Pretty much everyone agrees Richard Heller's rights were being violated, even the Supreme Court.

That the ACLU continues to maintain that his rights were NOT violated doesn't really fall in line with your post does it?

DeepSouth
January 29, 2010, 06:49 PM
I'm not sure how everyone here feels about the ACLU

I feel that America and the 2A would be better off without them.

I think our donations would be in better hands with the NRA, Guns Owners of America or similar organizations.

rm23
January 29, 2010, 06:54 PM
And to reiterate that point, the ACLU is not in the business of protecting the Second Amendment - they protect citizens whose rights are being violated.

Is the ACLU in the business of protecting the 1st Amendment? the 4th? the 6th? You better believe it. The 2nd is just as much a civil right as anything else and if I had to pick one from the whole Bill of Rights, honestly, that'd be my pick. So for you to say they protect people whose rights are violated is a total crock.

Go to the ACLU's website. They've got an article celebrating the 37th anniversary of Roe v. Wade (which is pretty disturbing). In the end of June, check their site again to see if they celebrate D.C. v. Heller. Even if they don't fight for the 2nd, they should celebrate the freedom that was confirmed in that case.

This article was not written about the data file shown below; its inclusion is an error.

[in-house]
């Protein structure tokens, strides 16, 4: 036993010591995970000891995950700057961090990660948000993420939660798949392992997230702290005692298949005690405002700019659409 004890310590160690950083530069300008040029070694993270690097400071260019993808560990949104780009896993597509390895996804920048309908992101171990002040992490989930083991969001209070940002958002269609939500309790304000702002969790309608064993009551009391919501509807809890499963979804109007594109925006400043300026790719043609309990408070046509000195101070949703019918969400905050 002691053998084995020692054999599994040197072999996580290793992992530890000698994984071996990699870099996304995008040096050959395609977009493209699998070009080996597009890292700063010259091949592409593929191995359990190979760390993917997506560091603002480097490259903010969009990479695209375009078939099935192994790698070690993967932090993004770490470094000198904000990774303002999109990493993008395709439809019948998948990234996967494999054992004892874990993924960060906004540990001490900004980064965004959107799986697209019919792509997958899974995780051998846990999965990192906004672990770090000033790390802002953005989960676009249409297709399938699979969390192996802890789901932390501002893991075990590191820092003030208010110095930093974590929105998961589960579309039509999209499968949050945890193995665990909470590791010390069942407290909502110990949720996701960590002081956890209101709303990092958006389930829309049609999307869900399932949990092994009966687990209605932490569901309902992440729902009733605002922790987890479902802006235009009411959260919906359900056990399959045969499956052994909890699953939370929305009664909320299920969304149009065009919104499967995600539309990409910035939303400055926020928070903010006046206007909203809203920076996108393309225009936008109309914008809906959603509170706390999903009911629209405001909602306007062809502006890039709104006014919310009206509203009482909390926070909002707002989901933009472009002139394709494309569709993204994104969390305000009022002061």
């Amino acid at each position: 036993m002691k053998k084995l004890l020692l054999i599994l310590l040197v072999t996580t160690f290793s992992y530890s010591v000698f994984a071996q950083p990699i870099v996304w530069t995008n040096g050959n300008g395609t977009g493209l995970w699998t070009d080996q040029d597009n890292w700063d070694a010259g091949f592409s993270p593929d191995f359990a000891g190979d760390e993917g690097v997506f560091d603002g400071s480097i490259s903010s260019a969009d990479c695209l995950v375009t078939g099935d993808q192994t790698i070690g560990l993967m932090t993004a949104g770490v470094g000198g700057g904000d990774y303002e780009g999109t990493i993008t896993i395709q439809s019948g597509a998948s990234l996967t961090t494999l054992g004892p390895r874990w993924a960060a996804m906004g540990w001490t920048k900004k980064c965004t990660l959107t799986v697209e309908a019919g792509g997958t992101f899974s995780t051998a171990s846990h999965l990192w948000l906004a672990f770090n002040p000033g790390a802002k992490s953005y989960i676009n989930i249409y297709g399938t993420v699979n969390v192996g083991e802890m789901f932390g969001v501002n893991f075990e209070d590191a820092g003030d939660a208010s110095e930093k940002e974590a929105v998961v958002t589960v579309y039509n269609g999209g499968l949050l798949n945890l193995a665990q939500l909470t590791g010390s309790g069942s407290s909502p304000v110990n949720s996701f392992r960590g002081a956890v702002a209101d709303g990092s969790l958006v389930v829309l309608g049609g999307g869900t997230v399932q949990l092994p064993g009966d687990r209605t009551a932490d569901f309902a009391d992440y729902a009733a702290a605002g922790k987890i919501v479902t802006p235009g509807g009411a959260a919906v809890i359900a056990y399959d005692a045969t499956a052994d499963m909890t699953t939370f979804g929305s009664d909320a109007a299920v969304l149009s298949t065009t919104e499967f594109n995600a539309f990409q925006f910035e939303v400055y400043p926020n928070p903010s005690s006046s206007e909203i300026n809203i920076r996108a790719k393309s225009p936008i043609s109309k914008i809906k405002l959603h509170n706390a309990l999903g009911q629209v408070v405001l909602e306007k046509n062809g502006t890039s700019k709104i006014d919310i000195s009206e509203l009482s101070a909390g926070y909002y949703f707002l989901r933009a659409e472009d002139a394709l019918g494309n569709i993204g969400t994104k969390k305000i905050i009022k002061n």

Also, there's a high roader who has a quote from one of the founders of the ACLU. I can't quote the whole thing exactly, but it says something to the effect of, "Americans will never knowingly adopt socialism, but they will end up getting it by constantly accepting liberalism."

shockwave
January 29, 2010, 07:05 PM
Go to the ACLU's website. They've got an article celebrating the 37th anniversary of Roe v. Wade

Roe v Wade is defense of privacy. Look, this isn't an issue. Support the NRA, Gun Owners of America, but don't go waving the bloody hatchet at organizations that are focused on defending our freedoms. The ACLU isn't in the business of taking away anybody's rights. That's not their lookout. When an individual is being abused of his or her rights, they may take an interest. The main point here still being that they are not an advocacy group, they are pro-bono lawyers fulfilling the law as they see it.

Probably better that we have them around, what, when the government starts stripping you naked in airports, preventing you from buying tickets with cash, they're the ones that might stand up and take your case. The NRA is the best organization I know of that keeps our rights protected and thank God we fund them well.